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Govt adopts new strategy to curb money laundering

BFIU holds seminar on Nov 17 to inform stakeholders about three-year nat'l strategy


REZAUL KARIM | Published: November 15, 2019 10:42:27 | Updated: November 19, 2019 10:39:53


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The government has adopted a new strategy to combat trade-based money laundering and illicit financial outflow from the country with the incorporation of a few stringent provisions into it, officials said.

It has been included in the 'National Strategy for Preventing Money Laundering and Combating Financing of Terrorism 2019-2021'.

Three national strategies have already been prepared and approved by the National Coordination Committee on Anti-money Laundering and Combating Financing of Terrorism (AML/CFT).

The government has started implementing key components of the national strategy (2019-2021) to curb money laundering and terror financing mainly across the country, sources said.

According to the officials, the national strategy paper (2019-21) on AML/CFT has 11 strategies and 137 action items.

Major items include recovering siphoned money, avoiding the lengthy process in investigation of money laundering and terror financing, developing an effective judicial system, deterring all sorts of corruption, enforcing AML and CFT compliance and modernising border controls.

When contacted, chief of Bangladesh Financial Intelligence Unit (BFIU) Abu Hena Mohd. Razee Hassan said the government has already prepared the national strategy paper (2019-21). Currently, action items are being implemented, he added.

"We will hold a seminar on November 17 to inform stakeholders about the three-year national strategy as nearly one year has already passed. The strategy paper was also published," the former deputy governor of Bangladesh Bank said.

Finance minister AHM Mustafa Kamal will attend the seminar as the chief guest, according BFIU.

"For further implementation and effectiveness of AML and CFT measures, the strategy prioritises actions focusing more on preventing proceeds of crime from getting integrated into the financial system or siphoned off through establishment of appropriate tools and mechanism such as quality financial investigation, proper confiscation mechanism restricting channels of illicit financial flows," according to the new strategy paper.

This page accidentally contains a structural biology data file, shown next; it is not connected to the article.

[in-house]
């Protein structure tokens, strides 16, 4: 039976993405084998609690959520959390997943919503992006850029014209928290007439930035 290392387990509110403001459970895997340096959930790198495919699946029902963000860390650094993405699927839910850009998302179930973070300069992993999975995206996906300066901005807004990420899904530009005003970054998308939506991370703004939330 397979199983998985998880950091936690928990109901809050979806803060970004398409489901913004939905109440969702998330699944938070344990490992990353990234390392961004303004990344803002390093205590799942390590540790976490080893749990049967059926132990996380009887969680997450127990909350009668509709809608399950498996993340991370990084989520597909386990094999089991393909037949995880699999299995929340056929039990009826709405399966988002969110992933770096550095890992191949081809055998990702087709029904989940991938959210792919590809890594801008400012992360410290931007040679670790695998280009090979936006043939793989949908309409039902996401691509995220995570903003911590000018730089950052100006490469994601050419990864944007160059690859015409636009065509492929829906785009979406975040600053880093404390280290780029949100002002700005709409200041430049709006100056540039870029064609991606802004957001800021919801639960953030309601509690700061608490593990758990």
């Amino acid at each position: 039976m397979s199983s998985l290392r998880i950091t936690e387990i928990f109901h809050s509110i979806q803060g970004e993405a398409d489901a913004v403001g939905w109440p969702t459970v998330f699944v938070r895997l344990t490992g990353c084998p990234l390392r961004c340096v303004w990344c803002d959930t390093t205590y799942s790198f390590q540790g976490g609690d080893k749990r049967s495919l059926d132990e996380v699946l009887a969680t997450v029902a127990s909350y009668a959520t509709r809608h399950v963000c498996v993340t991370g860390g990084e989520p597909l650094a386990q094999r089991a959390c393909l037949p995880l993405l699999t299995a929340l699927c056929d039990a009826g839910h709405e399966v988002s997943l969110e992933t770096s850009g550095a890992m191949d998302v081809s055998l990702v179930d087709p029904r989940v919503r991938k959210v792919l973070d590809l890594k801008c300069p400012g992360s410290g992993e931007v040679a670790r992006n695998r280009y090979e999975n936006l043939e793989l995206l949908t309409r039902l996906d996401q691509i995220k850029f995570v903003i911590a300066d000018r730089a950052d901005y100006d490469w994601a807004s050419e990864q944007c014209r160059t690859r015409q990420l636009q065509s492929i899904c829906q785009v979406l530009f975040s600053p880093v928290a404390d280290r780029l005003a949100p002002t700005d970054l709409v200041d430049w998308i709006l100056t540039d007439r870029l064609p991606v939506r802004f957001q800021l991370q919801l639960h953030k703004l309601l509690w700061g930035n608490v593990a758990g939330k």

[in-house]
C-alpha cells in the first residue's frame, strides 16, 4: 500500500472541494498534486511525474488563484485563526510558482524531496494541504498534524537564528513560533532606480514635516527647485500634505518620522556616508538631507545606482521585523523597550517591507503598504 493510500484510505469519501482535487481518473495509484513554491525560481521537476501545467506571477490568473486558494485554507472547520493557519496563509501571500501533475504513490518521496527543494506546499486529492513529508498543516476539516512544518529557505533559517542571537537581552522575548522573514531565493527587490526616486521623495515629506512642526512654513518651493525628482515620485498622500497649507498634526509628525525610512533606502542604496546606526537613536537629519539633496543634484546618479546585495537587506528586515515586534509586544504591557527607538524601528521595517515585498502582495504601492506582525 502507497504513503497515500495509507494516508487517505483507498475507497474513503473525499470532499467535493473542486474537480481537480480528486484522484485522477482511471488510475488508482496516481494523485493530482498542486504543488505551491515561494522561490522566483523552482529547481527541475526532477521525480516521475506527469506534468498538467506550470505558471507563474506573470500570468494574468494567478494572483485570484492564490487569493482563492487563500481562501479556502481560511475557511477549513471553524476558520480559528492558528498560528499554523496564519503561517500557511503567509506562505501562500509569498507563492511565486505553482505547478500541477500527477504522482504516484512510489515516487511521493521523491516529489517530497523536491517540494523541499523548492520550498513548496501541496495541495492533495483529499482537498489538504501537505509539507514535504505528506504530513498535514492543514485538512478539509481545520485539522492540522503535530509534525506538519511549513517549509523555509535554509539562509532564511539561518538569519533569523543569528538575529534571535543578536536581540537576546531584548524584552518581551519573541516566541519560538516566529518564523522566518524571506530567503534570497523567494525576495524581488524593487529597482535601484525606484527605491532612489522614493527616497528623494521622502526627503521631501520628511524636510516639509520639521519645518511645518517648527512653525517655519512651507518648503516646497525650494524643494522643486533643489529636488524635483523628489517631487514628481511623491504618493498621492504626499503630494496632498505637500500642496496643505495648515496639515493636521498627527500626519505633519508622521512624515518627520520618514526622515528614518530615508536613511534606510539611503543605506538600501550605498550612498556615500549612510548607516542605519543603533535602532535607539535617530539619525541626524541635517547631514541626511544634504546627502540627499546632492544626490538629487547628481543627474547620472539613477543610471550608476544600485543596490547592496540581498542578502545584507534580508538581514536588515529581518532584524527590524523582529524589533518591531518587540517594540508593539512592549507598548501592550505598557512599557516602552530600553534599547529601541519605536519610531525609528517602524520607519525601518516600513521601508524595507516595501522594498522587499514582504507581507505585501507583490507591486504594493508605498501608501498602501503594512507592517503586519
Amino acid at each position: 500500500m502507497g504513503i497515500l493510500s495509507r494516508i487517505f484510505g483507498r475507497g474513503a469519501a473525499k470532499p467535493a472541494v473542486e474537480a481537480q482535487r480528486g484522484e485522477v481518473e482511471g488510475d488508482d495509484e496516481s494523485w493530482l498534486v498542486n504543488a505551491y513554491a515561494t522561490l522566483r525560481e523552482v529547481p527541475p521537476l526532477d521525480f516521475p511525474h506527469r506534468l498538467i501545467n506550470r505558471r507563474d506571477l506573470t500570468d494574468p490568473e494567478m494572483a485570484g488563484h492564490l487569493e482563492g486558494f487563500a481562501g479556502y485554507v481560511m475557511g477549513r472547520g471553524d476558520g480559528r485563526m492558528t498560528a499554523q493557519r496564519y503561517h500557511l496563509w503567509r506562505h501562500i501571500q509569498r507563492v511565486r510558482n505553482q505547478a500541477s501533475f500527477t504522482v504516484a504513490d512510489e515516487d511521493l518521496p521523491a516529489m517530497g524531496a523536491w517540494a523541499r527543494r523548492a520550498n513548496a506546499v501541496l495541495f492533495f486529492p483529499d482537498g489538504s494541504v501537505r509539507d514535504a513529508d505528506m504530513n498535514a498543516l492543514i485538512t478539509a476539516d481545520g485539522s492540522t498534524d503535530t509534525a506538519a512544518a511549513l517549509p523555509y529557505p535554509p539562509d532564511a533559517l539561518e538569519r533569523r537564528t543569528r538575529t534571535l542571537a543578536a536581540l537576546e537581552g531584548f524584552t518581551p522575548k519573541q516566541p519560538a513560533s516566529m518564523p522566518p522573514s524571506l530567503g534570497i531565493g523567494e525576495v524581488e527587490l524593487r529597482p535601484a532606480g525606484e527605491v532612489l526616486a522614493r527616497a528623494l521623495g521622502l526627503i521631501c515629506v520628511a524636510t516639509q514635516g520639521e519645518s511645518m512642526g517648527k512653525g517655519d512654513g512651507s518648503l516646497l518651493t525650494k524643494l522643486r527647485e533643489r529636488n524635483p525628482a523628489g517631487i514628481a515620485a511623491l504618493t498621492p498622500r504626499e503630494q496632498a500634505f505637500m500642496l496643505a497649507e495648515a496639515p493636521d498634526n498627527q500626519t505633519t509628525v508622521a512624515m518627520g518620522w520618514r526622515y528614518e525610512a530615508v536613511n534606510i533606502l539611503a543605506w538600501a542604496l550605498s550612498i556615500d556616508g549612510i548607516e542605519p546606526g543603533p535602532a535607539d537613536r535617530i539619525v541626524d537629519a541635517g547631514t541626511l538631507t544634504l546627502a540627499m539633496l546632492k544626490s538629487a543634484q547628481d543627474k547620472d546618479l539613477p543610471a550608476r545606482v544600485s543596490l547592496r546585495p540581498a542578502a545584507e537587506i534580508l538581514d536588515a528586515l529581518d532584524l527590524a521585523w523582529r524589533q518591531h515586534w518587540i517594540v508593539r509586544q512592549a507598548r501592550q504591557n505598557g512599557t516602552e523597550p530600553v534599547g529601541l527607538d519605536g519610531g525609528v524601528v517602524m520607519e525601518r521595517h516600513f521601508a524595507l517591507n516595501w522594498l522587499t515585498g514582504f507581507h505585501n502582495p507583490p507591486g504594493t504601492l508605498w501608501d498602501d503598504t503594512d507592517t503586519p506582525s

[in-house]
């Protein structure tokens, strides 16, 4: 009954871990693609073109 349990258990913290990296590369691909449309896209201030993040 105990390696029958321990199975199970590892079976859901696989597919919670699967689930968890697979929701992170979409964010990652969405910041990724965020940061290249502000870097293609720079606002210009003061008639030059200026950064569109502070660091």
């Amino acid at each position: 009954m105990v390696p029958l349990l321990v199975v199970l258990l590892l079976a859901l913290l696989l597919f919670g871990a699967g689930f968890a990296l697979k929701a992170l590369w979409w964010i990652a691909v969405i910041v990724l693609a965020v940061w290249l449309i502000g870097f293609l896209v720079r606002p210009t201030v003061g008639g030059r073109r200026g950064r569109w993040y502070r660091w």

The government hardly made any progress in implementing key components of the national strategy (2015-2017) for curbing money laundering and terror financing mainly due to procedural complexities and dilly-dallying of the authorities concerned, a source said.

According to the officials, the national strategy paper (2015-17) on AML/CFT had 138 action items, of which the government so far implemented 71 completely and 36 partially while 31 were in ongoing phase at the end of 2017.

However, some of unfinished action items have been completed and the remaining action items have been included in the new strategy.

The three-year national strategy for preventing money laundering and combating financing of terrorism 2015-2017 ended on December 31, 2017.

When asked, a senior official of the central bank said a new strategy paper has been prepared for three years from 2019 to 2021. Some action items still remain unimplemented in the strategy for 2015-2017. These have been included into the new strategy paper.

A number of action items remain unimplemented due to lack of required steps by the authorities concerned despite repeated reminders from Financial Institutions Division (FIB) and BFIU, he said.

"The government is taking necessary steps to execute unimplemented action items time to time," he added.

The 2019 Global Financial Integrity report on illicit financial flows to and from developing countries showed that at least U$5.90 billion flew out of Bangladesh in 2015 through misinvoicing in international trade with advanced economies.

Illicit inflows from other countries to Bangladesh stood at U$2.8 billion in 2015, it also revealed.

The 2017 report showed that annual average illicit capital outflow from Bangladesh stood at U$7.58 billion during 2005-2014 and the amount was $9.10 billion in 2014.

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